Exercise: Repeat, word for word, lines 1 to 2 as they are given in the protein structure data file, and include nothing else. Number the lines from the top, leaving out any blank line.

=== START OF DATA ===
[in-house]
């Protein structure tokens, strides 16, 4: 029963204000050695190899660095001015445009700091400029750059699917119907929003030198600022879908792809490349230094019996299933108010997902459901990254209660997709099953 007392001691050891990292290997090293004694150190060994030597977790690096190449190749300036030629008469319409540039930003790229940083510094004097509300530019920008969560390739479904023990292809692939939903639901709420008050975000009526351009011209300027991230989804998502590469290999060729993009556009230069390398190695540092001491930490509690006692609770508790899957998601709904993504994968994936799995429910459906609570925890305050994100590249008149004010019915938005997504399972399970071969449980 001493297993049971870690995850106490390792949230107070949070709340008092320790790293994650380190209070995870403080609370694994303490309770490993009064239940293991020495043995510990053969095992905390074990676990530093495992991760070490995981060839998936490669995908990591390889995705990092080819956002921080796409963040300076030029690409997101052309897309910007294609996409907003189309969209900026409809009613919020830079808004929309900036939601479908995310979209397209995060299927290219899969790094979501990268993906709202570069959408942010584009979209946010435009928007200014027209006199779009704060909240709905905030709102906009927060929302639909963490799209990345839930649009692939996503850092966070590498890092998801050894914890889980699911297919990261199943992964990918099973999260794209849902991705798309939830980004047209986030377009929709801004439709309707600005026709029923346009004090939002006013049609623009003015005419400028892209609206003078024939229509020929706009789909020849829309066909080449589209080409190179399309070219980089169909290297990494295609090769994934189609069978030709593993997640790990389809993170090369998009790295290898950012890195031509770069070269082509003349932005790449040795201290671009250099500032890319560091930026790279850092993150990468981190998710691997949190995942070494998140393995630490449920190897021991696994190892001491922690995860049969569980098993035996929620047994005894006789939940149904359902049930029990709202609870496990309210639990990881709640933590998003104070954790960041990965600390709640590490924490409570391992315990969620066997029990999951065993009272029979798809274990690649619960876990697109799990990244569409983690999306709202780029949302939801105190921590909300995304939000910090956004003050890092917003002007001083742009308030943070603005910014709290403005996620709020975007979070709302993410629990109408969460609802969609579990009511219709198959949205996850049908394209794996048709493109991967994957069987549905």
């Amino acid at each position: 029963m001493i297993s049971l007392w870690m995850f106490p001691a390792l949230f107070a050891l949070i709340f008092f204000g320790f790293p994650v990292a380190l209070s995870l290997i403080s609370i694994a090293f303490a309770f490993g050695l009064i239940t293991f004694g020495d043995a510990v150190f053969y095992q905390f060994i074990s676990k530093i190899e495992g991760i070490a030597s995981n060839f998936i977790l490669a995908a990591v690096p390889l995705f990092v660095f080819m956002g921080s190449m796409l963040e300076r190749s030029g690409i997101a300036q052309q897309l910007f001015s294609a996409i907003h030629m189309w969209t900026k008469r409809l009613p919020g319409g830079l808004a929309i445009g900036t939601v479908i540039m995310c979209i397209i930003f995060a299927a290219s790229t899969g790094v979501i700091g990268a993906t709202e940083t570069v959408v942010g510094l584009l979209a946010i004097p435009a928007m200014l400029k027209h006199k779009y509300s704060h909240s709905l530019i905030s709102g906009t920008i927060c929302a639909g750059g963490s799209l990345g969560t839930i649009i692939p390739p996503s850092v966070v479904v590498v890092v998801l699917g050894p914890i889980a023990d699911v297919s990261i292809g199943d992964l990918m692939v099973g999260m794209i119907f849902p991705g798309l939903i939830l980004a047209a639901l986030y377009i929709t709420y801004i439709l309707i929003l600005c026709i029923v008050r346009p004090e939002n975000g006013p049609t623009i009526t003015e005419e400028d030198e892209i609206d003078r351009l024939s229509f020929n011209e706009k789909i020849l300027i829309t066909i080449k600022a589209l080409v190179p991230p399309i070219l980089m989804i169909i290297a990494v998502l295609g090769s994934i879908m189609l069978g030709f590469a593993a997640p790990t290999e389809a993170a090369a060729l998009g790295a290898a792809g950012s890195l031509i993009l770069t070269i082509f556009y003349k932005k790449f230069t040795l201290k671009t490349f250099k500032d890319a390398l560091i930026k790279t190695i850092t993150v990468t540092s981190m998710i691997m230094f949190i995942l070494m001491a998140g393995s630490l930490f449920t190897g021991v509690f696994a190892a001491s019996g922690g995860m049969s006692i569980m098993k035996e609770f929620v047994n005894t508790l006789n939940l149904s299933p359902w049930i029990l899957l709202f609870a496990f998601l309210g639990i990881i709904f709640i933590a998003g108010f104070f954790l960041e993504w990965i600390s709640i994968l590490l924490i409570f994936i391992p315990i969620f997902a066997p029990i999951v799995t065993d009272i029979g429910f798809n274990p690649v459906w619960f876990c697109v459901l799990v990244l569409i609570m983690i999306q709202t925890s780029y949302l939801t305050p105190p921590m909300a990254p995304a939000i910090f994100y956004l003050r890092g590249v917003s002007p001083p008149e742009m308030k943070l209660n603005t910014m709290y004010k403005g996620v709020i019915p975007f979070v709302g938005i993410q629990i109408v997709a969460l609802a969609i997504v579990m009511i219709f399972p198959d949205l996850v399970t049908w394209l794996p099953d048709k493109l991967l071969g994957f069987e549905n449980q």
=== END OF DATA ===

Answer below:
[in-house]
């Protein structure tokens, strides 16, 4: 029963204000050695190899660095001015445009700091400029750059699917119907929003030198600022879908792809490349230094019996299933108010997902459901990254209660997709099953 007392001691050891990292290997090293004694150190060994030597977790690096190449190749300036030629008469319409540039930003790229940083510094004097509300530019920008969560390739479904023990292809692939939903639901709420008050975000009526351009011209300027991230989804998502590469290999060729993009556009230069390398190695540092001491930490509690006692609770508790899957998601709904993504994968994936799995429910459906609570925890305050994100590249008149004010019915938005997504399972399970071969449980 001493297993049971870690995850106490390792949230107070949070709340008092320790790293994650380190209070995870403080609370694994303490309770490993009064239940293991020495043995510990053969095992905390074990676990530093495992991760070490995981060839998936490669995908990591390889995705990092080819956002921080796409963040300076030029690409997101052309897309910007294609996409907003189309969209900026409809009613919020830079808004929309900036939601479908995310979209397209995060299927290219899969790094979501990268993906709202570069959408942010584009979209946010435009928007200014027209006199779009704060909240709905905030709102906009927060929302639909963490799209990345839930649009692939996503850092966070590498890092998801050894914890889980699911297919990261199943992964990918099973999260794209849902991705798309939830980004047209986030377009929709801004439709309707600005026709029923346009004090939002006013049609623009003015005419400028892209609206003078024939229509020929706009789909020849829309066909080449589209080409190179399309070219980089169909290297990494295609090769994934189609069978030709593993997640790990389809993170090369998009790295290898950012890195031509770069070269082509003349932005790449040795201290671009250099500032890319560091930026790279850092993150990468981190998710691997949190995942070494998140393995630490449920190897021991696994190892001491922690995860049969569980098993035996929620047994005894006789939940149904359902049930029990709202609870496990309210639990990881709640933590998003104070954790960041990965600390709640590490924490409570391992315990969620066997029990999951065993009272029979798809274990690649619960876990697109799990990244569409983690999306709202780029949302939801105190921590909300995304939000910090956004003050890092917003002007001083742009308030943070603005910014709290403005996620709020975007979070709302993410629990109408969460609802969609579990009511219709198959949205996850049908394209794996048709493109991967994957069987549905």